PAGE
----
The RACSB offers regular virtual trainings and giveouts twice a month when people who have completed the course can pick up Narcan for free. More than 2,000 people have gone through the program since 2017, many of whom have gone on to train others, and Norton-Williams has noticed an increase in demand for Narcan this year.

In the past, perhaps half of those trained picked up their Narcan from a separate distribution site. This year, more than 8 people trained out of 10 obtained it.

“We’re seeing more lives being lost,” Norton-Williams said, not because there are necessarily more drugs on the street, but because of what’s in them. “It’s about fentanyl being in everything or possibly being in everything. People realize that the medicine cabinet isn’t necessarily the problem. It’s the illicit substance that people get their hands on.

Last year, 81% of fatal overdoses in the Fredericksburg area, from Culpeper to Northern Neck, involved fentanyl, according to the Virginia Department of Health website. The state hasn’t yet released statistics for 2022, but Dana Brown said she’s been hearing reports of an increasing number of overdoses from local police officers.

In his office near Bragg Road, Brown showed a graph from the Journal of American Medical Association, showing the number of deaths involving fentanyl among teenagers. Nationally, 253 young people between the ages of 10 and 19 died in 2019 from a fentanyl overdose. The death toll rose to 680 in 2020 and 884 in 2021.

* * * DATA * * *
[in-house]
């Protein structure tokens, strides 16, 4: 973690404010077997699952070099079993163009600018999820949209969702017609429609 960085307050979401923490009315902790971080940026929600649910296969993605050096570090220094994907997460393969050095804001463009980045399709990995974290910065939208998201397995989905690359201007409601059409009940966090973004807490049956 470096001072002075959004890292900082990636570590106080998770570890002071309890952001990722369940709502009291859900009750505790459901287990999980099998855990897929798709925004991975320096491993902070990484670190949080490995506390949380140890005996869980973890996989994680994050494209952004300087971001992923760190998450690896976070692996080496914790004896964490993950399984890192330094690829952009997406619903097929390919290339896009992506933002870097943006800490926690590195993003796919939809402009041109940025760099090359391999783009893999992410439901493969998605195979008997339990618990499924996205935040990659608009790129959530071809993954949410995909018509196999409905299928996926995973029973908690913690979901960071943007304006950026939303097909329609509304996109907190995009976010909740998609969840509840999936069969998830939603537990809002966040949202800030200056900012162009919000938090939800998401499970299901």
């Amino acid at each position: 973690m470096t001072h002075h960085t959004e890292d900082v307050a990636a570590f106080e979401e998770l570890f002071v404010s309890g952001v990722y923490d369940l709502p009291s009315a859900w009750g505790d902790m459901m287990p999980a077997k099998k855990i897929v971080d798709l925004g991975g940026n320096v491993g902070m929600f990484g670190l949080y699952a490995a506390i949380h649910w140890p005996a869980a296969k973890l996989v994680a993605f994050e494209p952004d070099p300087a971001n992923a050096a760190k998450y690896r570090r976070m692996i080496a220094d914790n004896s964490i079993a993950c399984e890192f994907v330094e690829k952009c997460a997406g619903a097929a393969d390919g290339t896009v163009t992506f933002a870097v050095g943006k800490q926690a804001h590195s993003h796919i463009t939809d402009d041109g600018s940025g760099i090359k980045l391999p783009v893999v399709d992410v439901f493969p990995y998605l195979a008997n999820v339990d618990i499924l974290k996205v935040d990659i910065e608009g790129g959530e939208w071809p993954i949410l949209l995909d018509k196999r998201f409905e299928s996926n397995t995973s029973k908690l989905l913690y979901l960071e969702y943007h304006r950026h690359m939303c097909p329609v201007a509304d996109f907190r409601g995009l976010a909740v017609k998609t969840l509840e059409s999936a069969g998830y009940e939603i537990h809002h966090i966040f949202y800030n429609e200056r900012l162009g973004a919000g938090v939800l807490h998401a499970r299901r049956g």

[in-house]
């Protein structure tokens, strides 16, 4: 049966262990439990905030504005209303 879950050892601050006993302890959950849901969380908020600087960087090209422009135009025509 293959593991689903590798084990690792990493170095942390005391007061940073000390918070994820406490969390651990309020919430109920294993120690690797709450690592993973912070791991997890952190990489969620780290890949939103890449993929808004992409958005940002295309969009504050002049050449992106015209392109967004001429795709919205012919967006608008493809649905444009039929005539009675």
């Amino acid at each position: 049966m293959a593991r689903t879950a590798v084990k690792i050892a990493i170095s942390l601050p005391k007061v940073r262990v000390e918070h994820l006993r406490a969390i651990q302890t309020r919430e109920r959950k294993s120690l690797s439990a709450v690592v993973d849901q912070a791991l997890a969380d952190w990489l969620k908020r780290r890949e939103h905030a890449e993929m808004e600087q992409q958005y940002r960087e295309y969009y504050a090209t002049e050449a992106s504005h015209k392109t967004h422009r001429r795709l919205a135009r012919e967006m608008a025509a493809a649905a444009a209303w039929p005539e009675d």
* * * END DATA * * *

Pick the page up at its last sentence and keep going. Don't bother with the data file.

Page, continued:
Brown thinks many of those who overdosed probably thought they were getting something else from a friend, perhaps Adderall or Percocet. Adderall is used to treat hyperactivity, but it has become widely misused by high school and college students who want to spend sleepless nights and prepare for exams or write long-term assignments, according to the US Addiction Centers.

Likewise, Percocet is a common painkiller, but can be deadly when mixed with fentanyl.

“It’s starting to happen more and more,” Dana Brown said. “That’s why (Narcan) is so important. Having it in your first aid kit will give you the only tool you can possibly have to save your child’s life.

Norton-Williams hopes that people who receive Narcan will never need to use the treatment on their loved ones, but she often finds the opposite.

“I can’t tell you how many times I’ve seen someone walk up to a table at an event or take a second dose” because they had already used the first one or it had expired, she said. “I had a gentleman in a training program who overdosed seven times.”

She has trained workers at local shelters, convenience stores, and national parks on how to administer Narcan. The free online course, REVIVE!, lasts about 60 minutes, and Norton–Williams and others at RACSB will provide training for businesses and organizations. Those interested can contact her at 540/940-2325 or [email protected].